Why is God going to call those who have done evil out of their graves ("literal" death) just to condemn them back to a literal death? That doesn't make sense, and it doesn't go along with the Bible's descriptions of hell and eternal punishment.

    I think what it comes down to is us not wanting to believe the Bible’s teaching about eternal torment. It is a scary doctrine. It’s impossible for us to conceive of us doing something so bad that merits everlasting torment described in the Bible. It is a lot easier to just think that we cease to exist. However, that just goes to show just how little we understand about the holiness of God and how seriously he takes sin.
    I don't believe in a life in heaven I don't think you a reading me thoroughly -

    I also believe you miss my OVERALL point that a theology that leaves out or overlooks the marginalized and disenfranchised in society does not follow the natural trajectory of Jesus life, teaching and ministry... The people that stand condemned are the ones that have the answers and resources but refuse to share. Christians by and large condemn the ones who don't have the answers for their sin. Today's Christians are yesteryears Pharisees.... God's covenant with the poor is real, the first shall be last the last shall be first...

    So when you adhere to a theology always remember the poor, the broken hearted the folks who have trust issues, both with man and God.

    I will also add that Heaven in Scripture is God's home -> physical resurrection is the promise for the Christian-> Read Hebrews 11: -> there is a huge difference between the two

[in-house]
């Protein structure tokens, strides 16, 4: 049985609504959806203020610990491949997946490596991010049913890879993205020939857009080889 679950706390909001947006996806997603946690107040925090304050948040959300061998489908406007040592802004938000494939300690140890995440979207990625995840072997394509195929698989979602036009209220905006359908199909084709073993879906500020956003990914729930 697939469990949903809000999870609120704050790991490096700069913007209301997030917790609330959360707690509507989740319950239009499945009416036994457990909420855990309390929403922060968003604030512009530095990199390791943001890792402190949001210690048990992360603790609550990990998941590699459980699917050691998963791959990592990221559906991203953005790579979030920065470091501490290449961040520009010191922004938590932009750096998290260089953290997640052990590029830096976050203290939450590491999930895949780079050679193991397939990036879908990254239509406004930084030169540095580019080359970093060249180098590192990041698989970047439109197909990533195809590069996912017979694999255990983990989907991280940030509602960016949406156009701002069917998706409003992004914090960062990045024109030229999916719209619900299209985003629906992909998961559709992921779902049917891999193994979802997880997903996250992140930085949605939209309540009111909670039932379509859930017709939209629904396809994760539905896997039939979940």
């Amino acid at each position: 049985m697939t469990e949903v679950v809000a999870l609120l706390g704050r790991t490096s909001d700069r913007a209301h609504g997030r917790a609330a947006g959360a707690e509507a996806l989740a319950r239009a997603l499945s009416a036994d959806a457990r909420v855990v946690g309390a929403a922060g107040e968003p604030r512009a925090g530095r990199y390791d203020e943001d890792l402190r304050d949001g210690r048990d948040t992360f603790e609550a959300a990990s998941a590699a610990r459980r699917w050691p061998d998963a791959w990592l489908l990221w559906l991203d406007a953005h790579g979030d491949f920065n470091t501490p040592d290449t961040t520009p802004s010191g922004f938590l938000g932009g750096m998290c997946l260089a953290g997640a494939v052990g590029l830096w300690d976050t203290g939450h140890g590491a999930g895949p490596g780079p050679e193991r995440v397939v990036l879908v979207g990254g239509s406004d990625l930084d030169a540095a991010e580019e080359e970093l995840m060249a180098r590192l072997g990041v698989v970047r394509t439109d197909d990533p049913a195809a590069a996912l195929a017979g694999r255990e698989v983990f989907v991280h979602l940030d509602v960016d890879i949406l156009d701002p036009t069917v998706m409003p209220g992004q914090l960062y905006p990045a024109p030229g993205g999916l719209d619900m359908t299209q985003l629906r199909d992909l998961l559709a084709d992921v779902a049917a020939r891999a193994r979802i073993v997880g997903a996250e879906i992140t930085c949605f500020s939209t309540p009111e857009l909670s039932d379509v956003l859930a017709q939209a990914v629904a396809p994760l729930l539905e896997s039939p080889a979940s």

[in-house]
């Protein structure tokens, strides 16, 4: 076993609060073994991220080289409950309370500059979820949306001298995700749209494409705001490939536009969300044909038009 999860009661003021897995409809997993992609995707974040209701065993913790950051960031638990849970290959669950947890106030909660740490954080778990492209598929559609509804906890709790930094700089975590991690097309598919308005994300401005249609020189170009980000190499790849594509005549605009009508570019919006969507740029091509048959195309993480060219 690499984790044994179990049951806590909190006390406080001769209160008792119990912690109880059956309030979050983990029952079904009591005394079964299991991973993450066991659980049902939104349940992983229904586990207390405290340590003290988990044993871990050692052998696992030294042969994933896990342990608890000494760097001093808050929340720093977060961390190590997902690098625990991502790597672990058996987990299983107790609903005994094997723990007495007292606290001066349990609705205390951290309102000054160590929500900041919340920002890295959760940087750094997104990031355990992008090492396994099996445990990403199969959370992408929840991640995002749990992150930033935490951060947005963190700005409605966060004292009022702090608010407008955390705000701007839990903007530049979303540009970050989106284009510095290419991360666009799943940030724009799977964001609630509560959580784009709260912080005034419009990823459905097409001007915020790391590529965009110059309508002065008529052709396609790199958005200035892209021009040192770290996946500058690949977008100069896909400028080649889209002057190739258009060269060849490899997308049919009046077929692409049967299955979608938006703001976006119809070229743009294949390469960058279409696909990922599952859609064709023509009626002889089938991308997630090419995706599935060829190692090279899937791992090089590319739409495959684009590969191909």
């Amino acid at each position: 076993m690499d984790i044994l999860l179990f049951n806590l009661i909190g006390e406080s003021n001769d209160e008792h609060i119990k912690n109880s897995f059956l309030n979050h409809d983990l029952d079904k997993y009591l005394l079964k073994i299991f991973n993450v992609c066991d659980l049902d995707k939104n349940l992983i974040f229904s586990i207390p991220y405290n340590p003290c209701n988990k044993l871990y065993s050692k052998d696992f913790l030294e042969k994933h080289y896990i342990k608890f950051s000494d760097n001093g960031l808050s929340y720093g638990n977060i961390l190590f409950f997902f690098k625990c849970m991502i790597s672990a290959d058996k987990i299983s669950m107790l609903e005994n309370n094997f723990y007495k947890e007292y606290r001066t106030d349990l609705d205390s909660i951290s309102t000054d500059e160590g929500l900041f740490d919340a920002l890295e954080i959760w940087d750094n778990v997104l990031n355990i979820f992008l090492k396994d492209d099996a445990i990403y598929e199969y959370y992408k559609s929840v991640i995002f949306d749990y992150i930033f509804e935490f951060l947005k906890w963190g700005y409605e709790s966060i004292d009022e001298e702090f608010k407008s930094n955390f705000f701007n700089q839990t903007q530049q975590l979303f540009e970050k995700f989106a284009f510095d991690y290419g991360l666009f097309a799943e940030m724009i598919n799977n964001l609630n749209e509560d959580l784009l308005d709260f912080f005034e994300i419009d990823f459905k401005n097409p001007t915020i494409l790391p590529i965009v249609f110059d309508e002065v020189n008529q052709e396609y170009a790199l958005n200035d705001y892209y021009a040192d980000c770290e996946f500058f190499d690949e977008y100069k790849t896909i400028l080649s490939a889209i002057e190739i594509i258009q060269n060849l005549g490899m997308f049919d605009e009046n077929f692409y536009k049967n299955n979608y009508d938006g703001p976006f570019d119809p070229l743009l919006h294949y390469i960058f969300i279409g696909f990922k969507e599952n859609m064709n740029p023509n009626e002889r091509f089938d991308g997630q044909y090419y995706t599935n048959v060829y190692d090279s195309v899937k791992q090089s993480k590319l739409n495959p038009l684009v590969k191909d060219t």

And you make a good point - why resurrect people condemned to die? - I don't no the answer but I have heard a theories that Christians cringe at because they don't really like the idea of God forgiving people

    The bible as given does not teach about eternal torment it is a good ploy to get people to do what you want though..., similar to do this or you get this punishment from your mom or dad... I really appreciate your willingness to write in the forum, why not study a little deeper on the subject rather than relying on modern translations, that miss the spirit of Jesus's intentions...

    Gnashing of teeth is not reference to anything eternal -> it is a reference to being left out to being frustrated that they are not allowed into the collective -> they stand behind the door and they gnash their teeth -> or grind their teeth -> Jesus did not condemn them to death "yet" in the passage but is saying look you want to be on this side of the door!!! And they will say "Look did we not supper with you and listen to your teaching" - but these were the ones who were harassing Jesus for eating with prostitutes..., these outside the doors are Pharisees not Jesus followers